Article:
Tuesday , February 7 2023

Thai central bank to deliver third straight 25bps hike on Nov. 30


The Bank of Thailand will raise interest rates by a modest quarter-point on Wednesday for a third straight meeting amid fragile tourism-reliant growth and signs inflation has started to ease, a Reuters poll of economists found.

The widely-expected move, which would take the benchmark rate to only 1.25%, constitutes one of the tamest central bank tightening campaigns in the world, underscoring ongoing worries about growth in Southeast Asia’s second-largest economy.

Thailand’s economy has lagged its regional peers and was not expected to return to pre-pandemic levels until early next year as its vital tourism sector, which makes up about 12% of output, has only just started to rebound.

With the slowest pace of inflation in six months in October, helped by government measures to ease the cost of living, BOT Governor Sethaput Suthiwartnarueput has said it is not necessary to aggressively increase rates to manage inflation like in other countries.

All but two of the 19 economists in the Reuters Nov. 21-25 poll expect the BOT to raise its benchmark one-day repurchase rate by 25 basis points to 1.25% at its Wednesday meeting. The remaining two predict rates will remain unchanged.

“We expect a relatively more modest recovery of the Thai economy and hence a less aggressive BOT compared to the rest of major and regional central banks on the back of easing inflation which may result in rather persistent weakness in the Thai baht,” said Enrico Tanuwidjaja, an economist at UOB.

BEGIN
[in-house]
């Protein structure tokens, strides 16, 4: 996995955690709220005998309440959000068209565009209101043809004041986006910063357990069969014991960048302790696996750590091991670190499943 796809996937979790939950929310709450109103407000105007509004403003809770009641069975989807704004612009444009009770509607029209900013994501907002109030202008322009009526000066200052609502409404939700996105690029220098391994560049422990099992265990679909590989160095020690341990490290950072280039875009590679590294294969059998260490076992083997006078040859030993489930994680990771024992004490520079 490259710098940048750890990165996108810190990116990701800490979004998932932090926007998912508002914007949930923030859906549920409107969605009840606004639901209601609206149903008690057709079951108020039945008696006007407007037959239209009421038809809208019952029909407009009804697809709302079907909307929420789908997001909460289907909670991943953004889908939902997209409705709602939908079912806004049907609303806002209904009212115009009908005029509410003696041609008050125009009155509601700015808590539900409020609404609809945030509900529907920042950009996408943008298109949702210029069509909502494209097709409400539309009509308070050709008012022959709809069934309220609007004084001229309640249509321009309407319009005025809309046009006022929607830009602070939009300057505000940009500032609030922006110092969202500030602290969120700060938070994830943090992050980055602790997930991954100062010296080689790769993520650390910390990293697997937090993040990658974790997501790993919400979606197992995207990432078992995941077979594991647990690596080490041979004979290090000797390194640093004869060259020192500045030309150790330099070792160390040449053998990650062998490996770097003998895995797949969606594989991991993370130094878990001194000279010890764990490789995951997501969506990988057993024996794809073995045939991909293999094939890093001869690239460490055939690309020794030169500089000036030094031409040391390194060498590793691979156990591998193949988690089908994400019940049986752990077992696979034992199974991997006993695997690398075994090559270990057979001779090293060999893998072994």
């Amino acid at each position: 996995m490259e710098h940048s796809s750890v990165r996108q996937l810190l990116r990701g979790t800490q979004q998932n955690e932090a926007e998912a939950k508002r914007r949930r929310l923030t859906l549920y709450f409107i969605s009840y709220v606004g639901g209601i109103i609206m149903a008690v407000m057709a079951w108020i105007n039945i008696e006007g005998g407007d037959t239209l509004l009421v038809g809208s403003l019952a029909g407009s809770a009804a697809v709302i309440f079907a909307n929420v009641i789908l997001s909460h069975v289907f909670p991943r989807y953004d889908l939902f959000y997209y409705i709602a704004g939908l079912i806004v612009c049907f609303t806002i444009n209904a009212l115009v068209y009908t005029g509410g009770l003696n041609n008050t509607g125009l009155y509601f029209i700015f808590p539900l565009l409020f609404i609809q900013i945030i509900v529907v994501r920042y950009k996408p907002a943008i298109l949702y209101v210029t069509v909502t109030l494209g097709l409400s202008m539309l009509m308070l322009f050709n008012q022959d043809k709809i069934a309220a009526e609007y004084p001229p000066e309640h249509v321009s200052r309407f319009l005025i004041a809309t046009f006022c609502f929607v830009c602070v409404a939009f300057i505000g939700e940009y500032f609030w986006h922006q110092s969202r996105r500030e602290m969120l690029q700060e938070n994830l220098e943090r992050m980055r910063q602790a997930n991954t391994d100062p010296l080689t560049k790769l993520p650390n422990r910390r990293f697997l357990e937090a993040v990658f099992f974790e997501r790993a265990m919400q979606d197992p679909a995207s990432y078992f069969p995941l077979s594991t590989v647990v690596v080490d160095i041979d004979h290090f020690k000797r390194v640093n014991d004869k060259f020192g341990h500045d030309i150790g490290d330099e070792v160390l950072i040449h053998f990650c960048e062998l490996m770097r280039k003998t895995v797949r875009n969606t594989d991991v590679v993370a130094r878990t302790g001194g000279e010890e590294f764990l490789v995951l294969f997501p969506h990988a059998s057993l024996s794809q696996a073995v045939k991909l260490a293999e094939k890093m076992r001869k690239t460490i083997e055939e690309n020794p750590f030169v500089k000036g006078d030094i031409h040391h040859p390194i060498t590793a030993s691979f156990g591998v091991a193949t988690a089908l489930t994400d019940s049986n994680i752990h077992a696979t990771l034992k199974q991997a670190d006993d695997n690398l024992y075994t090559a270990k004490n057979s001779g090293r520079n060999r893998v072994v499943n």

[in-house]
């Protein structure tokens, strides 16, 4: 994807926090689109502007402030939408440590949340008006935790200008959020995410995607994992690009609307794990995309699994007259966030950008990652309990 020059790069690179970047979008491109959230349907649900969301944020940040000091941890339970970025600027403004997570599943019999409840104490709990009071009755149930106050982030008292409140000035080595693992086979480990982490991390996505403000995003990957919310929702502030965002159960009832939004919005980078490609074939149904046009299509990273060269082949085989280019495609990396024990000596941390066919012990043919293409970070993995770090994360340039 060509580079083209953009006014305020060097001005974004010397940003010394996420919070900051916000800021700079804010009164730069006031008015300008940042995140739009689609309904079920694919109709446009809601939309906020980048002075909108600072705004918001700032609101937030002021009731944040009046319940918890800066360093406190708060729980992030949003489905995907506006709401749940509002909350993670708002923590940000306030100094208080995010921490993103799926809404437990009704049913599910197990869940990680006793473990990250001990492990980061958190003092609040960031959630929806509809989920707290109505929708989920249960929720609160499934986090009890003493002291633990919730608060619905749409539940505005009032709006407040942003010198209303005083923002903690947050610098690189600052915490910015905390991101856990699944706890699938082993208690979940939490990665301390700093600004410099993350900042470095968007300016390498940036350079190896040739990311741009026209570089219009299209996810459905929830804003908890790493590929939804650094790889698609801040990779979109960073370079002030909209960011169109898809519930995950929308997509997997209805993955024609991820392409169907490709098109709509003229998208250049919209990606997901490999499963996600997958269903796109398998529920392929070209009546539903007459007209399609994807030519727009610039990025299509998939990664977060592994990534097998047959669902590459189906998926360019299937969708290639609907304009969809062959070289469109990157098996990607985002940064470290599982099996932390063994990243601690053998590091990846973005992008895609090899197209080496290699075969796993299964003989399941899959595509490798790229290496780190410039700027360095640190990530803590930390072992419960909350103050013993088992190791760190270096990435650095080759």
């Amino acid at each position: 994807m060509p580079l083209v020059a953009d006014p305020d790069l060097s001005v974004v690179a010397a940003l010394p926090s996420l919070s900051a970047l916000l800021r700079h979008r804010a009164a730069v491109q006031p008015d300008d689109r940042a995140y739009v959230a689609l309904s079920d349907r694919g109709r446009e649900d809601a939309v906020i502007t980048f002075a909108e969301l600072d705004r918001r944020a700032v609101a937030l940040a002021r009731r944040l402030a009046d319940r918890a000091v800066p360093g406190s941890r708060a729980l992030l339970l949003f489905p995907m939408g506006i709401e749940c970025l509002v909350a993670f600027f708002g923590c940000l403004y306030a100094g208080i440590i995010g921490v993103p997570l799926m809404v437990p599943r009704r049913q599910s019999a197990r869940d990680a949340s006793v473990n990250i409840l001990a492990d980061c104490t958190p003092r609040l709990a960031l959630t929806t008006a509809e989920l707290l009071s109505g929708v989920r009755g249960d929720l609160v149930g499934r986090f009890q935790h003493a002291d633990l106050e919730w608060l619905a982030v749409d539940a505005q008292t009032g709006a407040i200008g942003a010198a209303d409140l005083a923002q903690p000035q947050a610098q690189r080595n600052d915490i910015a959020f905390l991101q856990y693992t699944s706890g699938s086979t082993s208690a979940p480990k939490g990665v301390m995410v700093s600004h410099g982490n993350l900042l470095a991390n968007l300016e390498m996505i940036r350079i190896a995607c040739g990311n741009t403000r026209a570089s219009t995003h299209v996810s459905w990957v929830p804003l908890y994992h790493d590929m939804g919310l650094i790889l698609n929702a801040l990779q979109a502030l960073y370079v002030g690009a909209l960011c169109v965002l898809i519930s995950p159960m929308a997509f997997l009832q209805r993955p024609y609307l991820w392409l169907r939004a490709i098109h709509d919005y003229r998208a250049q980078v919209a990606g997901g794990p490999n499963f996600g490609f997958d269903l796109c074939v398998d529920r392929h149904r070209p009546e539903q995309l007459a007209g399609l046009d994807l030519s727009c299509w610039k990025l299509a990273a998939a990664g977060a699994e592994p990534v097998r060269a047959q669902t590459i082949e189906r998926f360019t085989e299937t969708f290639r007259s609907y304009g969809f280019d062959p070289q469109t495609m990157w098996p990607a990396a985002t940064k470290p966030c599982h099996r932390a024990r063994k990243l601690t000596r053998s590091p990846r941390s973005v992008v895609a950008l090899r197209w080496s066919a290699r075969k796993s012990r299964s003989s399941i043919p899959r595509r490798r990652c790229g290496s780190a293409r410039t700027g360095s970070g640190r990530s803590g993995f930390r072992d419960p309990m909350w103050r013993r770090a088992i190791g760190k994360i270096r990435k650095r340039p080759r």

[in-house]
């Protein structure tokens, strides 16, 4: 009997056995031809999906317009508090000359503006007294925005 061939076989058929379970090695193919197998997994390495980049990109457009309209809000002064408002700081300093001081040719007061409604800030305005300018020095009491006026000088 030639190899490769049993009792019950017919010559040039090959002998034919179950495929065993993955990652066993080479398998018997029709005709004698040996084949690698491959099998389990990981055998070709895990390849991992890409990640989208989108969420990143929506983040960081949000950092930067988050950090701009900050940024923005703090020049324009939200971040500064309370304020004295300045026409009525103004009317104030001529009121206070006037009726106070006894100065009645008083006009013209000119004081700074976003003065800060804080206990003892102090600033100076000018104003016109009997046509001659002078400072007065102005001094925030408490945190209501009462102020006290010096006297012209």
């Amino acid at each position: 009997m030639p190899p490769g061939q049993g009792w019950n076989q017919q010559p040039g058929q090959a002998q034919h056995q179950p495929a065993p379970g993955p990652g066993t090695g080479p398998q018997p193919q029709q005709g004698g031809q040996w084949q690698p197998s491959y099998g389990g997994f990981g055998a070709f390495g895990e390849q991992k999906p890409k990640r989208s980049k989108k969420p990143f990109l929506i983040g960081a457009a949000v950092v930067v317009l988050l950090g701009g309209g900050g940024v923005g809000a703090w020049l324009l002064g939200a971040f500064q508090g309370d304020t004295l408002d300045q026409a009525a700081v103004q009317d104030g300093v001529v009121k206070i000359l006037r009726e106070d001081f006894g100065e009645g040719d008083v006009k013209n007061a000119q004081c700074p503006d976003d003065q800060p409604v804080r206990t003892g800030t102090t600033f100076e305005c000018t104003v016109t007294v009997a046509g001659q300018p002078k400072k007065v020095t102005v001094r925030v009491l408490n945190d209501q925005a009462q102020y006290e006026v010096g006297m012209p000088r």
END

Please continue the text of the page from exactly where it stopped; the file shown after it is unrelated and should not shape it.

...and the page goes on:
“Negative real interest rates will continue to favour the Thai economic recovery as it diverges away from an ultra-tight monetary policy elsewhere in the world, most notably in the U.S. and Europe.”

The U.S. Federal Reserve has increased rates by 375 basis points so far in this cycle, with 75 basis point moves at the last four meetings and another 50 due in December.

Despite the wide interest rate gap, the baht has been one of the top performers in emerging market currencies, depreciating only about 7% so far this year.

“External pressure on the BOT to be more assertive with rate hikes has also eased after the recent retreat in the dollar,” said Krystal Tan, economist at ANZ.

“Capital inflows have returned to its domestic bond and equity markets in the month-to-date, and the decline in foreign exchange reserves has started to reverse.”

A weak currency is generally considered positive for the tourism-dependent Thailand economy.

In the year before the pandemic, 40 million tourists visited the country, which has a population of 70 million. The government wants tourism next year to reach 80% of its pre-pandemic levels, even as global growth is likely to slow.

“We expect Thai international tourism arrivals to be resilient to the global economic slowdown, with arrivals showing low sensitivity to global economic activity fluctuations historically,” said Chua Han Teng, economist at DBS.

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